Of course, this is not to mention the day-to-day stress and anxiety that all children face; from exam pressure to friendship issues, it is self-evident that many young people spend a lot of time worrying. This can, for some, be emotionally draining and time consuming; leaving less time for productive thoughts and activities.

However, acknowledging the problems associated with stress and anxiety is nothing new. Over 2,500 years ago an Indian mendicant dedicated to meditating founded a spiritual movement based on the idea of overcoming the stressful suffering caused by our desires, anxieties and dissatisfaction with life. In fact, the first teaching given by this ‘awakened one’, or Buddha, was that all off us suffer due to the pressures of life and, as seen above, this ancient teaching is also very modern.

One of the practices Buddhists use to counter suffering is a form of meditation referred to as mindfulness. Mindfulness meditation allows us to be aware of our moment-to-moment experiences; noticing and accepting our thoughts, feelings and emotions. Although spiritual in origin, German scientists have found that non-religious and non-esoteric ‘mindfulness-based stress reduction’ (MBSR) increases awareness of our emotions and mental processes. In turn, this can improve coping strategies in stressful situations, reduce anxiety and improve our general well-being. Furthermore, other scientists have found that mindfulness can reduce anxiety by almost 40% per cent as well as improving brain functions.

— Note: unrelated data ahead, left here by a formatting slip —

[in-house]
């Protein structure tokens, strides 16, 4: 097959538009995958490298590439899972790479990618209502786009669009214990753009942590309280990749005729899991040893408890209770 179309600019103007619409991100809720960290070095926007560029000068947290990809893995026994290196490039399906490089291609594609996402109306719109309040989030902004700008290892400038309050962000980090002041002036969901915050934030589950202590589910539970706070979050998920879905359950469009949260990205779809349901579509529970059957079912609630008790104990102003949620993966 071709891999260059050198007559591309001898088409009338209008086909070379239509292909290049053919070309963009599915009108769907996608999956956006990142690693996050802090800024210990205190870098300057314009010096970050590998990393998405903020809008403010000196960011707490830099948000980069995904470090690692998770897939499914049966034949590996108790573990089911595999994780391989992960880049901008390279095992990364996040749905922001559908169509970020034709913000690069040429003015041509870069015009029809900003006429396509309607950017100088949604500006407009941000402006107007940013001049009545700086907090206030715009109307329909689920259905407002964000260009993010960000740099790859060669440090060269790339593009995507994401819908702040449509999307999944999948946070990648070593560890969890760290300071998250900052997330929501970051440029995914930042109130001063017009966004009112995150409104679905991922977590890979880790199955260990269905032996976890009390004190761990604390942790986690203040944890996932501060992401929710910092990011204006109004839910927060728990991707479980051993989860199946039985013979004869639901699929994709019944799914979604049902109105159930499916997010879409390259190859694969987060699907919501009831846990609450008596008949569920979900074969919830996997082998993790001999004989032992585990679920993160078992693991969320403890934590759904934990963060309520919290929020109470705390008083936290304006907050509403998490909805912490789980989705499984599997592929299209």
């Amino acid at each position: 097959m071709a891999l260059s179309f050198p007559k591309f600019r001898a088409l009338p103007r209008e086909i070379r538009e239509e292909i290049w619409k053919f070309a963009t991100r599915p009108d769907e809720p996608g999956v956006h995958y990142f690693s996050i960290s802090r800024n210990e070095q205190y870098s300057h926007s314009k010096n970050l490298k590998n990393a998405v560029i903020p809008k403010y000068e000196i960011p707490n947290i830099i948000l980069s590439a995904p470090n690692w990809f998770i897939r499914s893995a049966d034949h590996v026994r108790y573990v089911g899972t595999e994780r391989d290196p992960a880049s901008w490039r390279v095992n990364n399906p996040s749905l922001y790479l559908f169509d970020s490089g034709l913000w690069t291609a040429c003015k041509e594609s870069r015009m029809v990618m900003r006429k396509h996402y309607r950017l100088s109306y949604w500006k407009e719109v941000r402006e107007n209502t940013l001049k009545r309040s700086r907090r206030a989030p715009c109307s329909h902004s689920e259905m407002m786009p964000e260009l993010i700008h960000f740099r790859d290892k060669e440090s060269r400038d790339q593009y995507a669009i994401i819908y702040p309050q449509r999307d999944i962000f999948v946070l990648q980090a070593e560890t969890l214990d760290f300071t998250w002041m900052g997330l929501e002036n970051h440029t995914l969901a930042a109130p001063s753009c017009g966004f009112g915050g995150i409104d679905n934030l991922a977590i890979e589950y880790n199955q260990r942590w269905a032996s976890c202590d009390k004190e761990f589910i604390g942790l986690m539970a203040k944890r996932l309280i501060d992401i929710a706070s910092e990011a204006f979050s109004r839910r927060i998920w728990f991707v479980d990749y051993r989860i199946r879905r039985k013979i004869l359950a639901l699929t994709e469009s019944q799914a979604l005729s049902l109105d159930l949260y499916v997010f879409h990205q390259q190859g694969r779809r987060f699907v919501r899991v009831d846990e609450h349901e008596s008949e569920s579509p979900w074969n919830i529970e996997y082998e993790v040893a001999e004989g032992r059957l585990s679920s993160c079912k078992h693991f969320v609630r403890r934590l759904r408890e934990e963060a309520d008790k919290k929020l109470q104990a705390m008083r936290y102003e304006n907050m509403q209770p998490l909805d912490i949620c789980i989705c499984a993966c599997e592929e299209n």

It would be a no-brainer, then, to bypass the usefulness of mindfulness meditation in an educational setting. Whether higher education, high school or elementary school, mindfulness can benefit stressed out kids prepping for exams, falling out with each other or dealing with difficult home lives. For instance, research published in the journal Paediatrics into the use of mindfulness meditation to treat physiologic, psychosocial and behavioural conditions among young people was positive and researchers in California found that mindfulness produced statistically significant improvements in students’ behaviour. Importantly, a whole host of other studies have shown similar results.